A little water can be a big nightmare for a homeowner when it comes to damaging forces affecting your house. Insidious leaks can go undetected for long periods of time, causing rot, mold, and endangering the structure of your home. A leaky roof will allow water to eventually ruin walls and insulation, possibly collapse ceilings, or short-circuit wiring, creating a fire risk. Stay on top of roof maintenance to help avoid disaster. The first sign of a leaky roof is often water stains in ceilings or walls. Other indicators include visible roof decay, damp areas in cabinets, or damp or moldy insulation.
The typical lifespan of a roof depends on the material used, the craftsmanship, and the severity of weather in your area. Home improvement site Angie’s List offers the following advice for determining if it’s time for replacement:
- Roof age. Most experts agree that a typical roof will last between 20 and 25 years. It also depends on whether the old roof was removed and you only have one layer of shingles, and if it is properly ventilated.
- Shingles curling and buckling. Shingles that are curled or buckling are another sign that you may need a new roof. Look at the roof slopes of your home that get direct sunlight and if you notice the shingles are curling and losing granules; it could mean the shingles are past their life expectancy. There could also be a possibility that the roof is defective. Contact a licensed roofing contractor to see if you could be eligible for reimbursement.
- Deteriorating roof valleys. Valleys are one of the most important areas of your roof. Snow and rain flow through valleys and into gutters. If the valley is compromised, you could be susceptible to roof leaks. If your roof shingles are falling apart or missing, especially in this area, a new roof will be on your horizon.
- Chimney flashing. If your flashing consists of roof cement or tar, it may need to be replaced with a long-term, water-tight fitting, which would be a metal flashing system.
- Shingle granules in the gutters. Look in your gutters to see whether they are filled with shingle granules. Roofs tend to lose more granules toward the end of their life cycle. Inconsistent or a darker color on some parts of the roof are other signs the granules have worn away.
- Daylight through the roof boards. Check your attic to see if there is any daylight coming through the roof boards, which could also be pathways for water. Also check for moisture in the insulation.
The best way to find reputable roofing contractors is by getting recommendations from neighbors, friends, or family who have had positive experiences. Never hire a roofer without checking the company’s license and ensuring it’s in active status by going to www.cslb.ca.gov. You can also see if there have been any actions taken against the license, as well as verify the company has workers compensation insurance to protect its workers when they are at your home.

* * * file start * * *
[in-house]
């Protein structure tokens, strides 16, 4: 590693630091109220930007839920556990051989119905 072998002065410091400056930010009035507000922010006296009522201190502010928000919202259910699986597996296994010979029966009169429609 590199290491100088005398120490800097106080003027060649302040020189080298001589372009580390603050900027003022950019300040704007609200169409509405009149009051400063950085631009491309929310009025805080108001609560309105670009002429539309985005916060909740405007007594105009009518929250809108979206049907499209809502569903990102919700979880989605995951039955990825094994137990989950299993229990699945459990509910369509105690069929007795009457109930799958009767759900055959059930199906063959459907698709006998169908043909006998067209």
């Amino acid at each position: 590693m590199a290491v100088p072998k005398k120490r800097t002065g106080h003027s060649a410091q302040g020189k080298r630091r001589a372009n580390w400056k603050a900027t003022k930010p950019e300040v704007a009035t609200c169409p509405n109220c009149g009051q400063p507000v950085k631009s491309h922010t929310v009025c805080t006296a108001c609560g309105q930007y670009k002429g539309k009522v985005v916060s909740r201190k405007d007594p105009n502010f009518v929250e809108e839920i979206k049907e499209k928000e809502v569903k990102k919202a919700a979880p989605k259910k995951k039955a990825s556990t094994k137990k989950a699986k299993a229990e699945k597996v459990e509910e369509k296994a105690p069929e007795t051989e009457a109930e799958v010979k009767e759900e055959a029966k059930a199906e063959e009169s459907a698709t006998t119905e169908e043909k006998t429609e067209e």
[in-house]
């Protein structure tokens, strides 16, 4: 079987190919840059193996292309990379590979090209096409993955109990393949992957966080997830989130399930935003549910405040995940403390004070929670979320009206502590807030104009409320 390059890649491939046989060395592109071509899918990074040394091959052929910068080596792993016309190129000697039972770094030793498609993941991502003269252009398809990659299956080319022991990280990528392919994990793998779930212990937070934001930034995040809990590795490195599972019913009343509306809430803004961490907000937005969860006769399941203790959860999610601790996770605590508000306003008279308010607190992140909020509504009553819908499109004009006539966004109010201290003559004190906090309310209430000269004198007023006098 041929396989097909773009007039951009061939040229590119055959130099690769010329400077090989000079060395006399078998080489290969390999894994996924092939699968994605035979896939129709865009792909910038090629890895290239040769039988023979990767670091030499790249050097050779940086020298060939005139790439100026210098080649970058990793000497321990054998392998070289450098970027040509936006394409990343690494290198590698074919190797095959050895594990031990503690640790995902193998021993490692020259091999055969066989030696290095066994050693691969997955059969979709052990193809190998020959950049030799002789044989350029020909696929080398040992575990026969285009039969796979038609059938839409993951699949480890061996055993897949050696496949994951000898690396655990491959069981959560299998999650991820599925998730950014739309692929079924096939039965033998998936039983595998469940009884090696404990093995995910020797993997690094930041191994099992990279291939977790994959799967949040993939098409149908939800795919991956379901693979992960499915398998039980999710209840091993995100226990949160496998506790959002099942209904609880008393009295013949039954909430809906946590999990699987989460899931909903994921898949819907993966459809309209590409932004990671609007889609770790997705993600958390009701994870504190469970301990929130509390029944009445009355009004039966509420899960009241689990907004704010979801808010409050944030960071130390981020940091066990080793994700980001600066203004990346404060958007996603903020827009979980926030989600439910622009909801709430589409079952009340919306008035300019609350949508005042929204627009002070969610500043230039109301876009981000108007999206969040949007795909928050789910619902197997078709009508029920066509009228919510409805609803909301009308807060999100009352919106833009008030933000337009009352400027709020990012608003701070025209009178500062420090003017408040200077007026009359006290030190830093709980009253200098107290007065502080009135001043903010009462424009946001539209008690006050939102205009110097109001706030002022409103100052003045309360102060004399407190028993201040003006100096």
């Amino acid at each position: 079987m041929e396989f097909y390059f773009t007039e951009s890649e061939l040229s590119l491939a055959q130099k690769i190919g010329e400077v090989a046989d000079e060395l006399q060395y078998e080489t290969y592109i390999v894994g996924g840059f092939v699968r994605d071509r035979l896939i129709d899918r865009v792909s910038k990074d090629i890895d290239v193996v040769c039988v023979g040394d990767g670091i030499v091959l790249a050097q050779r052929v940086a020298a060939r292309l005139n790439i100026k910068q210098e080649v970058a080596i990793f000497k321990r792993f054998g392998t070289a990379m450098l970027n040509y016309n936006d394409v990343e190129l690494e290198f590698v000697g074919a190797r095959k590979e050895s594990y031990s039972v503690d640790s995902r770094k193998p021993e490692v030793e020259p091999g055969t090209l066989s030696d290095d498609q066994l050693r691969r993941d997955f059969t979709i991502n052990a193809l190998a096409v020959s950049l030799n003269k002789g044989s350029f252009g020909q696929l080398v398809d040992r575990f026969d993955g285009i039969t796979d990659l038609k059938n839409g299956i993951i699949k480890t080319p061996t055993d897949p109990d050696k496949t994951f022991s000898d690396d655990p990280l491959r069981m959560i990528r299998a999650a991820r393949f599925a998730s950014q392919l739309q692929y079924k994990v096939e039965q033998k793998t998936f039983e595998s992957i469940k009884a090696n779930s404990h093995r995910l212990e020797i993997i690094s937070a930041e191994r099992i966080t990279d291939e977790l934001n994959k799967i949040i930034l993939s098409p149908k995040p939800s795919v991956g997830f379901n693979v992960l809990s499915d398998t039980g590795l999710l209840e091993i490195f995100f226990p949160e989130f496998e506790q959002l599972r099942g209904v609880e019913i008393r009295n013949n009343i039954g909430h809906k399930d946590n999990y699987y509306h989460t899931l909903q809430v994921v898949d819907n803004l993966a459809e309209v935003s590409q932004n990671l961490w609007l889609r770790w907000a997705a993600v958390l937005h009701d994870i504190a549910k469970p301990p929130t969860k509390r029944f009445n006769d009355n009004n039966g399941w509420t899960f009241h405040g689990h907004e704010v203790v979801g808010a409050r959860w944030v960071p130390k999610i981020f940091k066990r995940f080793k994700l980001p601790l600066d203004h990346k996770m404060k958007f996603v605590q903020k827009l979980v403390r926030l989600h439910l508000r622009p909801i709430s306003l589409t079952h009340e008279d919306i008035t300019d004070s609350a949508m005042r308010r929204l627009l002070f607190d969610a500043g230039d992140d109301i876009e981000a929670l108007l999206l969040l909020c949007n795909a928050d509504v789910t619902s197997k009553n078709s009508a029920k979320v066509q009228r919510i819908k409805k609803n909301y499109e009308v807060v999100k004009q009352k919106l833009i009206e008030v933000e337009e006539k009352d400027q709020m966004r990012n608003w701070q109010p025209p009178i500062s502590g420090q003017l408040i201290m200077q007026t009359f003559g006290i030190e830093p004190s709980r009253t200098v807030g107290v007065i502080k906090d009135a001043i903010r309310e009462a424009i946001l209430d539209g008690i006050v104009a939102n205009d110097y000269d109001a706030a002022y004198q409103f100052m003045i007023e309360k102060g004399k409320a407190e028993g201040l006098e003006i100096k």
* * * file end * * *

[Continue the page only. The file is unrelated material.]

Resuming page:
While most people wait until selling their home to get a roof inspection, consider scheduling one every few years to get ahead of any issues and help avoid costly repairs, and possibly extend the life of your roof.
Avoid a Mechanics Lien
A mechanics lien is a legal claim against, or security interest in, your property that, if unpaid, allows a foreclosure action, forcing the sale of your home to satisfy any project debts. The lien claim is filed in a county recorder’s or clerk-recorder’s office by an unpaid contractor, subcontractor, supplier, or worker. The prime contractor has a direct, contractual agreement with the homeowner. If the contractor isn’t paid, he or she can sue on the contract and/or record a mechanics lien. But subcontractors, workers, and suppliers don’t have a contract with the homeowner. A problem can occur when the homeowner pays the prime contractor for all or some of the work, but the prime contractor fails to pay the laborers, subcontractors, and materials suppliers that were hired to do portions of the job.
Help avoid problems by getting a written contract for all work from the roofing company and make sure it includes:
- A schedule that demonstrates when specific construction activities will begin and end (such as roof tear off, material delivery, or roof installation) and the projected payments that are tied to the contract price of these activities.
- Identification of any subcontractors and workers who may be performing these construction activities. (Check their license, too.)
- Identification of suppliers who are providing materials necessary for the project.
- A “release of lien” clause. The direct (prime) contractor is required to get release signatures for you from the potential lien claimants.
You can also check with your local courthouse to see if the prime contractor has a history of litigation.